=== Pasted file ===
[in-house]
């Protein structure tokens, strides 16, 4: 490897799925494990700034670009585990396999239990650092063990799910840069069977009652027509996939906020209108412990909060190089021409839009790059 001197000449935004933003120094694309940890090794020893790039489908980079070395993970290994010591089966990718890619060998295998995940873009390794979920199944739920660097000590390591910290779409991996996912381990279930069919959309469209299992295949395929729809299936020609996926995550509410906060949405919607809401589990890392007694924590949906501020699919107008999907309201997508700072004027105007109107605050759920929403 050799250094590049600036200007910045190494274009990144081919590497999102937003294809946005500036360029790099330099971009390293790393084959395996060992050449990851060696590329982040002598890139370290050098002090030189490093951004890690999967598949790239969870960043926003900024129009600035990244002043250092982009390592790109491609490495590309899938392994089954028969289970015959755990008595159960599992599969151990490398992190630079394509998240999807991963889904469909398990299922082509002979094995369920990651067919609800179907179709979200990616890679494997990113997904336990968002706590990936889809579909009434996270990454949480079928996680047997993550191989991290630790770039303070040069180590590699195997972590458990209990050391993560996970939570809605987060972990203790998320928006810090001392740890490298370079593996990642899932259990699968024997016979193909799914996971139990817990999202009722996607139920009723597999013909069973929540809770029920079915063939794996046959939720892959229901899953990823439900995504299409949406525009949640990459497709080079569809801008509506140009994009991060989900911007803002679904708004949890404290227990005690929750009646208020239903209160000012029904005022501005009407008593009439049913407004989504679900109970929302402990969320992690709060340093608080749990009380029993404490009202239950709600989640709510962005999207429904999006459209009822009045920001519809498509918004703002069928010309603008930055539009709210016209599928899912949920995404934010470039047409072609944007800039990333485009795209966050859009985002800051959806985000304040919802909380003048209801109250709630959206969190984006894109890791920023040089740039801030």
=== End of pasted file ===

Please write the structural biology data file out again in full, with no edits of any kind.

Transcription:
[in-house]
């Protein structure tokens, strides 16, 4: 490897799925494990700034670009585990396999239990650092063990799910840069069977009652027509996939906020209108412990909060190089021409839009790059 001197000449935004933003120094694309940890090794020893790039489908980079070395993970290994010591089966990718890619060998295998995940873009390794979920199944739920660097000590390591910290779409991996996912381990279930069919959309469209299992295949395929729809299936020609996926995550509410906060949405919607809401589990890392007694924590949906501020699919107008999907309201997508700072004027105007109107605050759920929403 050799250094590049600036200007910045190494274009990144081919590497999102937003294809946005500036360029790099330099971009390293790393084959395996060992050449990851060696590329982040002598890139370290050098002090030189490093951004890690999967598949790239969870960043926003900024129009600035990244002043250092982009390592790109491609490495590309899938392994089954028969289970015959755990008595159960599992599969151990490398992190630079394509998240999807991963889904469909398990299922082509002979094995369920990651067919609800179907179709979200990616890679494997990113997904336990968002706590990936889809579909009434996270990454949480079928996680047997993550191989991290630790770039303070040069180590590699195997972590458990209990050391993560996970939570809605987060972990203790998320928006810090001392740890490298370079593996990642899932259990699968024997016979193909799914996971139990817990999202009722996607139920009723597999013909069973929540809770029920079915063939794996046959939720892959229901899953990823439900995504299409949406525009949640990459497709080079569809801008509506140009994009991060989900911007803002679904708004949890404290227990005690929750009646208020239903209160000012029904005022501005009407008593009439049913407004989504679900109970929302402990969320992690709060340093608080749990009380029993404490009202239950709600989640709510962005999207429904999006459209009822009045920001519809498509918004703002069928010309603008930055539009709210016209599928899912949920995404934010470039047409072609944007800039990333485009795209966050859009985002800051959806985000304040919802909380003048209801109250709630959206969190984006894109890791920023040089740039801030």